That co-worker staring, eyes scrunched up, at his computer monitor may look like he's sweating through another hard day's work.
But he just might be one of the growing number of office jockeys who, according to new research, have their minds not on their jobs -- but on a blog.
Trade paper AdAge.com reported this week that US workers would waste the equivalent of 551,000 years during 2005 reading blogs, online web diaries and gossip sheets, which have exploded in numbers in recent years.
Around 35 million workers -- one in four of the labour force in the United States -- spend three-and-a-half hours, or nine percent of their working week on blogs, the survey found.
Blogs, which range in tone and quality from scandal sheets to semi-professional news sites to in-depth "geek" technology forums, are often seen as the ultimate expression of online freedom.
"Forget lunch breaks -- blog readers essentially take a daily 40 minute blog break," AdAge quipped, presenting its survey as a best-guess extrapolation based on blog related data.
The AdAge survey mirrors a poll conducted by America Online and Salary.com in July, which found that American workers were goofing off for two hours a day on the Internet, costing their employers 759 billion dollars a year.
But some blog and Internet experts argue that reading a blog in itself does not necessarily equate to wasted time -- and may replace time when workers could be idling away their boss's time doing something else.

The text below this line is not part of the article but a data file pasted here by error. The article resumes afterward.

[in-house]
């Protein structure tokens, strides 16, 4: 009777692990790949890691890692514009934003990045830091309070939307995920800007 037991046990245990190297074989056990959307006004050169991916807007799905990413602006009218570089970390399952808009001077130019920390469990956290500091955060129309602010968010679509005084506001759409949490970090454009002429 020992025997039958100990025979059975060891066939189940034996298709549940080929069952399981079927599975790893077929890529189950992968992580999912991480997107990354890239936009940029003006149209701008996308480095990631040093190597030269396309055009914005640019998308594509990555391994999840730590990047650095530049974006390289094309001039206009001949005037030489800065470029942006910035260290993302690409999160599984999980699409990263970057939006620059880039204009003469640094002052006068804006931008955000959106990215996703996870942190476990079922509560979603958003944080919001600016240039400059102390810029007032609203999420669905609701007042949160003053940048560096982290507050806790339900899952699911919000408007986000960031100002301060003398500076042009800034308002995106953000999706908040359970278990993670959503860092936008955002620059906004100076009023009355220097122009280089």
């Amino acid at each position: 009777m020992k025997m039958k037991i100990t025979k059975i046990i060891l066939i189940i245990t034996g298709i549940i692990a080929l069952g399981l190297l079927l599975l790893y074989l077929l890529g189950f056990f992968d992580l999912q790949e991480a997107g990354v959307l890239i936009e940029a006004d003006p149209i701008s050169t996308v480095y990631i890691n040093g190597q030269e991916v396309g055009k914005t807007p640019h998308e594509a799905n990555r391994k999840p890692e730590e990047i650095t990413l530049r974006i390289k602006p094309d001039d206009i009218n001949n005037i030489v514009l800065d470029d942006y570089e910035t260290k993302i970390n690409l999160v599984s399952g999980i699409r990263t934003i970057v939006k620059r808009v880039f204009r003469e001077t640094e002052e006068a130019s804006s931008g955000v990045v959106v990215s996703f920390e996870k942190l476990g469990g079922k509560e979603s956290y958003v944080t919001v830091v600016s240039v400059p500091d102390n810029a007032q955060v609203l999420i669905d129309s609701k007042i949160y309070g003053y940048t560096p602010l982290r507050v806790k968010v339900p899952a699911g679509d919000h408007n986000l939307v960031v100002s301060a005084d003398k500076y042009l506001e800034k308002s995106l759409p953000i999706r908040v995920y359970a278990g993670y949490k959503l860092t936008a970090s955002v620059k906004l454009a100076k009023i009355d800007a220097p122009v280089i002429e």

"I think it is a little broad brush to turn around and say 'oh, they are reading blogs and it's a waste of time,'" said Steve Ferrer, head of sales and marketing firm The Propaganda House which specializes in the Internet, e-commerce and technology.
"If they weren't reading a blog they might be doing something else not necessarily productive either," said Ferrer, pointing out that some jobs require workers to use blogs and the Internet for research.
Lee Rainie, a researcher at the Pew Internet and American Life Project, said not all blogs were trashy journals -- many are now put out by reputable media firms, and used increasingly by corporations.
"It is not the case that a blog, is a blog, is a blog -- blogs run the spectrum from being ridiculous to the sublime," he said, but admitted : "the notion that some people might not be optimising their time is probably legitimate."
Pew earlier this year released research that suggested that eight million Americans have created blogs, while blog readership jumped 58 percent in 2004 and stood at 27 percent of Internet users.
The AdAge survey coincided with new reports that America's companies may be waking up to lost productivity as desk-bound workers surf the net.
Wired News reported this week that more and more corporations were installing security filters that block out phrases that include the word 'blog' in the URL.
Corporate America has also been alarmed at the prospect of workers actually writing blogs from their desks.
In the United States, flight attendant Ellen Simonetti was fired for posting photographs of herself in her uniform and a Google employee was dismissed after questioning his firm's finances in a blog.
Last year, Jessica Cutler, an intern for a US senator, transfixed official Washington with an anonymous steamy blog dubbed "Washingtonienne" devoted to her bed hopping after hours antics, before she too was fired.